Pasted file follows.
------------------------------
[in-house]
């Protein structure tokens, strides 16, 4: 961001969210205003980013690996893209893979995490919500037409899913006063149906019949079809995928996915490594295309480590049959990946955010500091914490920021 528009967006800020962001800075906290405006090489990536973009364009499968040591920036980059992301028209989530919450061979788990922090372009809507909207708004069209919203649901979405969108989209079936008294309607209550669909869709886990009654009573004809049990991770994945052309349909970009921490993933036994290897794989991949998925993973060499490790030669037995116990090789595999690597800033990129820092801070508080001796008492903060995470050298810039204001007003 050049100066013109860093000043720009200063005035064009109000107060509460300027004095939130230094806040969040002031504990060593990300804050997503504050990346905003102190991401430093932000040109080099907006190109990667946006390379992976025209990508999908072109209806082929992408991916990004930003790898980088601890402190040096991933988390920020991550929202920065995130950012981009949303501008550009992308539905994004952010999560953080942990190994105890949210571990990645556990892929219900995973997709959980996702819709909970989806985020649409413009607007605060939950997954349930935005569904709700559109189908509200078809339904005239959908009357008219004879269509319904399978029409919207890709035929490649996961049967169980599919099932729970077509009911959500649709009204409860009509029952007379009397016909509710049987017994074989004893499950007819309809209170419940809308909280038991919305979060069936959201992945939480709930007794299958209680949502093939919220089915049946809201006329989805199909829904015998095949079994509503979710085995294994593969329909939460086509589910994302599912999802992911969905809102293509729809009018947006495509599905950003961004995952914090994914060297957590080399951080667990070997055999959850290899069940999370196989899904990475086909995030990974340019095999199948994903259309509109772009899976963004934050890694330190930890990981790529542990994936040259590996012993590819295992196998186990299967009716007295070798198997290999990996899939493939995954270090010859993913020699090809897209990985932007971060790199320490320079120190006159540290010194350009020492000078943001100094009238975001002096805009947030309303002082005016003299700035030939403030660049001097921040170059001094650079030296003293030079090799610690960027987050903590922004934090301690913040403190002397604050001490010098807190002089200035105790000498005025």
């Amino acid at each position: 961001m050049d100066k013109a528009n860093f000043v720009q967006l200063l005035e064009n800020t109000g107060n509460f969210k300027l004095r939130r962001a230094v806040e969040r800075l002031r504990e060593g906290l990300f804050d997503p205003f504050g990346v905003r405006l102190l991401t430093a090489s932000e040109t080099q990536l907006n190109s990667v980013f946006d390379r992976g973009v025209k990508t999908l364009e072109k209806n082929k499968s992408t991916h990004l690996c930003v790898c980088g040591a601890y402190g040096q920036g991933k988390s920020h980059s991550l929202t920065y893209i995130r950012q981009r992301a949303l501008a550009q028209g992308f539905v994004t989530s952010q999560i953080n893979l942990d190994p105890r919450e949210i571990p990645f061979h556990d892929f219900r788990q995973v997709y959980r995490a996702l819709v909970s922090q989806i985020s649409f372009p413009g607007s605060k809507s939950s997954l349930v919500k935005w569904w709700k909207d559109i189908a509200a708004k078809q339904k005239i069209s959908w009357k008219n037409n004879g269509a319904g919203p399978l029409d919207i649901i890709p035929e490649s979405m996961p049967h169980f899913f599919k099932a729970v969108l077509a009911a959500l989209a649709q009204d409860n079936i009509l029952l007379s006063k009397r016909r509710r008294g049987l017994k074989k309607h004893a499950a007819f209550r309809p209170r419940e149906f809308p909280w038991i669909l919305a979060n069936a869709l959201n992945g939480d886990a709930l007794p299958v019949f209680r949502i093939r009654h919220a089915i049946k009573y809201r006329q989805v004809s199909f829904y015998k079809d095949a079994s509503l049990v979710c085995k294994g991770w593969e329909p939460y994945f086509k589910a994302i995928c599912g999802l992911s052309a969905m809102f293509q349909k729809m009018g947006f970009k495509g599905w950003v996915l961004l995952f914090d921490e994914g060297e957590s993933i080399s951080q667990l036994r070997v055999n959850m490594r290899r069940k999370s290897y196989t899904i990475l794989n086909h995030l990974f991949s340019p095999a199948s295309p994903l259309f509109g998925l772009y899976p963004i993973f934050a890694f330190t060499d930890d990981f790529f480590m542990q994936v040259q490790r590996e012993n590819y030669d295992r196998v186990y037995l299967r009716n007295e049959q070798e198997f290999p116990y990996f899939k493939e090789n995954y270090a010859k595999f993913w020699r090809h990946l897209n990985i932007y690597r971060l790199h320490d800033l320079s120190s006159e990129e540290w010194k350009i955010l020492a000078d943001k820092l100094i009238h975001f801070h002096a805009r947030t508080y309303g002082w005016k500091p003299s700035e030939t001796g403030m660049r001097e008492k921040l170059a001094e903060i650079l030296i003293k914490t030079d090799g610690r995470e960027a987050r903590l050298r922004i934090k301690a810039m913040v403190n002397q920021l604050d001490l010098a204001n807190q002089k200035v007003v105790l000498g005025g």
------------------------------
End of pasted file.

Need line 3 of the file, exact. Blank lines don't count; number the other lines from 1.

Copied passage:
């Amino acid at each position: 961001m050049d100066k013109a528009n860093f000043v720009q967006l200063l005035e064009n800020t109000g107060n509460f969210k300027l004095r939130r962001a230094v806040e969040r800075l002031r504990e060593g906290l990300f804050d997503p205003f504050g990346v905003r405006l102190l991401t430093a090489s932000e040109t080099q990536l907006n190109s990667v980013f946006d390379r992976g973009v025209k990508t999908l364009e072109k209806n082929k499968s992408t991916h990004l690996c930003v790898c980088g040591a601890y402190g040096q920036g991933k988390s920020h980059s991550l929202t920065y893209i995130r950012q981009r992301a949303l501008a550009q028209g992308f539905v994004t989530s952010q999560i953080n893979l942990d190994p105890r919450e949210i571990p990645f061979h556990d892929f219900r788990q995973v997709y959980r995490a996702l819709v909970s922090q989806i985020s649409f372009p413009g607007s605060k809507s939950s997954l349930v919500k935005w569904w709700k909207d559109i189908a509200a708004k078809q339904k005239i069209s959908w009357k008219n037409n004879g269509a319904g919203p399978l029409d919207i649901i890709p035929e490649s979405m996961p049967h169980f899913f599919k099932a729970v969108l077509a009911a959500l989209a649709q009204d409860n079936i009509l029952l007379s006063k009397r016909r509710r008294g049987l017994k074989k309607h004893a499950a007819f209550r309809p209170r419940e149906f809308p909280w038991i669909l919305a979060n069936a869709l959201n992945g939480d886990a709930l007794p299958v019949f209680r949502i093939r009654h919220a089915i049946k009573y809201r006329q989805v004809s199909f829904y015998k079809d095949a079994s509503l049990v979710c085995k294994g991770w593969e329909p939460y994945f086509k589910a994302i995928c599912g999802l992911s052309a969905m809102f293509q349909k729809m009018g947006f970009k495509g599905w950003v996915l961004l995952f914090d921490e994914g060297e957590s993933i080399s951080q667990l036994r070997v055999n959850m490594r290899r069940k999370s290897y196989t899904i990475l794989n086909h995030l990974f991949s340019p095999a199948s295309p994903l259309f509109g998925l772009y899976p963004i993973f934050a890694f330190t060499d930890d990981f790529f480590m542990q994936v040259q490790r590996e012993n590819y030669d295992r196998v186990y037995l299967r009716n007295e049959q070798e198997f290999p116990y990996f899939k493939e090789n995954y270090a010859k595999f993913w020699r090809h990946l897209n990985i932007y690597r971060l790199h320490d800033l320079s120190s006159e990129e540290w010194k350009i955010l020492a000078d943001k820092l100094i009238h975001f801070h002096a805009r947030t508080y309303g002082w005016k500091p003299s700035e030939t001796g403030m660049r001097e008492k921040l170059a001094e903060i650079l030296i003293k914490t030079d090799g610690r995470e960027a987050r903590l050298r922004i934090k301690a810039m913040v403190n002397q920021l604050d001490l010098a204001n807190q002089k200035v007003v105790l000498g005025g």